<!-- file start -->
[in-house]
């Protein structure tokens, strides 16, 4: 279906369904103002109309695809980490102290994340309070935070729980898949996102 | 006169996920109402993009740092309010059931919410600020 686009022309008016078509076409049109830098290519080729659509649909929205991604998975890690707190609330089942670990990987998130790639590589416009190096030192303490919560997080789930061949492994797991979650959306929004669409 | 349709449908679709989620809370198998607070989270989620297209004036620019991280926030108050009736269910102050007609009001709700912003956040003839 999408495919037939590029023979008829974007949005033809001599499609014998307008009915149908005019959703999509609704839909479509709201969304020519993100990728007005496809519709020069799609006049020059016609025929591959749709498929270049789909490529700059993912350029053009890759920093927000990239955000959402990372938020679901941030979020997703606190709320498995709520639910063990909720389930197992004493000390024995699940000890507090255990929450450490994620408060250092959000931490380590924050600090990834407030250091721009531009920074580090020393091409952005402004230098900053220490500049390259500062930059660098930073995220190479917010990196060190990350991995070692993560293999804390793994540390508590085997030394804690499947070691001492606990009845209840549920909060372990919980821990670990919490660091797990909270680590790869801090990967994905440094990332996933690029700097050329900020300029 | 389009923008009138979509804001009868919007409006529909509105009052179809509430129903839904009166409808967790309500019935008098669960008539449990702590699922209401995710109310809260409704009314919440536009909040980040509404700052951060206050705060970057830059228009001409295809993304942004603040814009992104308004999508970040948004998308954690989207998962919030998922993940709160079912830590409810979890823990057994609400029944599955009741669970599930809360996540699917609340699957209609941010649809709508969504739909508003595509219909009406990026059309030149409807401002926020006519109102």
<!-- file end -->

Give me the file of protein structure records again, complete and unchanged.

[in-house]
């Protein structure tokens, strides 16, 4: 279906369904103002109309695809980490102290994340309070935070729980898949996102 | 006169996920109402993009740092309010059931919410600020 686009022309008016078509076409049109830098290519080729659509649909929205991604998975890690707190609330089942670990990987998130790639590589416009190096030192303490919560997080789930061949492994797991979650959306929004669409 | 349709449908679709989620809370198998607070989270989620297209004036620019991280926030108050009736269910102050007609009001709700912003956040003839 999408495919037939590029023979008829974007949005033809001599499609014998307008009915149908005019959703999509609704839909479509709201969304020519993100990728007005496809519709020069799609006049020059016609025929591959749709498929270049789909490529700059993912350029053009890759920093927000990239955000959402990372938020679901941030979020997703606190709320498995709520639910063990909720389930197992004493000390024995699940000890507090255990929450450490994620408060250092959000931490380590924050600090990834407030250091721009531009920074580090020393091409952005402004230098900053220490500049390259500062930059660098930073995220190479917010990196060190990350991995070692993560293999804390793994540390508590085997030394804690499947070691001492606990009845209840549920909060372990919980821990670990919490660091797990909270680590790869801090990967994905440094990332996933690029700097050329900020300029 | 389009923008009138979509804001009868919007409006529909509105009052179809509430129903839904009166409808967790309500019935008098669960008539449990702590699922209401995710109310809260409704009314919440536009909040980040509404700052951060206050705060970057830059228009001409295809993304942004603040814009992104308004999508970040948004998308954690989207998962919030998922993940709160079912830590409810979890823990057994609400029944599955009741669970599930809360996540699917609340699957209609941010649809709508969504739909508003595509219909009406990026059309030149409807401002926020006519109102």